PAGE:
The Daily Northwestern

National Vegetarian Museum opens exhibit at library

The National Vegetarian Museum’s exhibit at the Evanston Public Library. The exhibit will run through April 2.

The National Vegetarian Museum’s exhibit at the Evanston Public Library. The exhibit will run through April 2.

Alec Carroll/The Daily Northwestern

Alec Carroll/The Daily Northwestern

The National Vegetarian Museum’s exhibit at the Evanston Public Library. The exhibit will run through April 2.

Samantha Handler, Assistant City Editor

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The National Vegetarian Museum opened its traveling exhibition at the Evanston Public Library on Thursday, featuring topics from the vegan diet to famous vegetarians.

The exhibit “What does It Mean to be Vegetarian?” will run at EPL through April 2. The display consists of three sections, each focusing on a different aspect of vegetarianism.

The first section explains what it means to be a vegan, describing the benefits the diet brings to animals, the environment and a person’s health. The second arrangement presents the history of vegetarianism, dating back to the ancient world. The last section is focused around the modern vegetarian community, giving details about the museum and famous vegetarians like boxer Mike Tyson.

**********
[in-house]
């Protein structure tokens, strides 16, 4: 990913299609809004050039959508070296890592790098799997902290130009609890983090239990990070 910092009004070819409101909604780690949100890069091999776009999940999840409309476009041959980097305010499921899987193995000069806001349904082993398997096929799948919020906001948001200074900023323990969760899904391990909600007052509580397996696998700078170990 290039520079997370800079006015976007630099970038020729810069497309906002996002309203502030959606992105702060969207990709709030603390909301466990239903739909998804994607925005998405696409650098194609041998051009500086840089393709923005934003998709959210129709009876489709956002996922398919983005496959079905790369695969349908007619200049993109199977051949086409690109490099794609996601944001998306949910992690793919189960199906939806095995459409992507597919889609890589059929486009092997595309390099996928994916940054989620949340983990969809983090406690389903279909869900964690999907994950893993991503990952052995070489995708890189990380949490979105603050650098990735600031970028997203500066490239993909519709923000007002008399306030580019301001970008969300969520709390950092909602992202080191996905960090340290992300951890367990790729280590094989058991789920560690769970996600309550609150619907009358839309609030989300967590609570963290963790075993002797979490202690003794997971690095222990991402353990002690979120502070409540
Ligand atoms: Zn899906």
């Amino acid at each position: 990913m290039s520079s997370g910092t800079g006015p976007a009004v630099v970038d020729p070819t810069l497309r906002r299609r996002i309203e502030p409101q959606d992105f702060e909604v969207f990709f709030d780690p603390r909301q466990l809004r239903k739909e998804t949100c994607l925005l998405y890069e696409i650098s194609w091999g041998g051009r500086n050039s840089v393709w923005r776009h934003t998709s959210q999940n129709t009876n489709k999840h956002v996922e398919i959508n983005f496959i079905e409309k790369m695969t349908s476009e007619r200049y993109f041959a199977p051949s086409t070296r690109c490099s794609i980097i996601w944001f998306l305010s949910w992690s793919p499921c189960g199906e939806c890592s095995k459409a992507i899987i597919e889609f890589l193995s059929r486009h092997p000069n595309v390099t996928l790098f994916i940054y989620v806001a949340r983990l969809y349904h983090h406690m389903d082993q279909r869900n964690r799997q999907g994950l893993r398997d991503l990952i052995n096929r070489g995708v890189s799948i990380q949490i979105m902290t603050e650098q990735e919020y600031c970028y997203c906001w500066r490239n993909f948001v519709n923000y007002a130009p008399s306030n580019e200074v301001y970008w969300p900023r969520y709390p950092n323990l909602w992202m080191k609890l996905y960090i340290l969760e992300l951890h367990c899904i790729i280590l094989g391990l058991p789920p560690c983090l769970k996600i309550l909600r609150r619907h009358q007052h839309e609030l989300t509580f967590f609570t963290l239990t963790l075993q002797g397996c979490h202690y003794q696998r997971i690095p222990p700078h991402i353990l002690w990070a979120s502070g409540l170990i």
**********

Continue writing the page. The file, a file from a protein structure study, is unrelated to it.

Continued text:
“When I first started with vegetarianism back in the 1970s, it was really something people laughed at and thought it was a joke,” National Vegetarian Museum founder Kay Stepkin said. “As the years have passed, we have gotten more respect, but I think by people seeing this exhibit (they will gain) the depth and the breadth of our history.”

Stepkin founded the museum in February 2017 because “the world needed one,” she said. She added that there is no museum specifically focused on vegetarians, and she did not want their history to get lost.

The mission of the museum is to educate and demonstrate the “values and benefits” of vegetarianism and veganism, which improve “the well-being of all life,” according to the museum’s website.

Stepkin said she was originally under the impression that vegetarianism began in the early 1960s or 70s, but was “stunned” to find out that Chicago has a deep history of vegetarianism. She said Chicago was the epicenter of the vegetarian movement in the late 19th century.

The museum does not currently have a permanent spot, but has travelling exhibits that go around Chicago and nearby suburbs, Stepkin said. She said once the museum has a permanent spot in Chicago, it will be possible for the exhibit to travel around the country.

In Evanston, the exhibit will also feature a guest speaker on March 24. Robert Grillo, the author of “Farm to Fable: The Fictions of our Animal-Consuming Culture,” will speak about how the food industry influences food choices, according to a museum flyer.

Stepkin said vegetarianism as a movement is in the midst of a “massive explosion” and that as people see the exhibit, she hopes there will be a greater understanding of the history behind the movement.

“We can gain more respect (and) be taken more seriously when people see how many famous people are vegetarians today, how old are movement is and (how) it’s been around the world,” Stepkin said. “It will help strengthen us. That’s what I hope they gain from this and so is the exhibit.”

Twitter: @sn_handler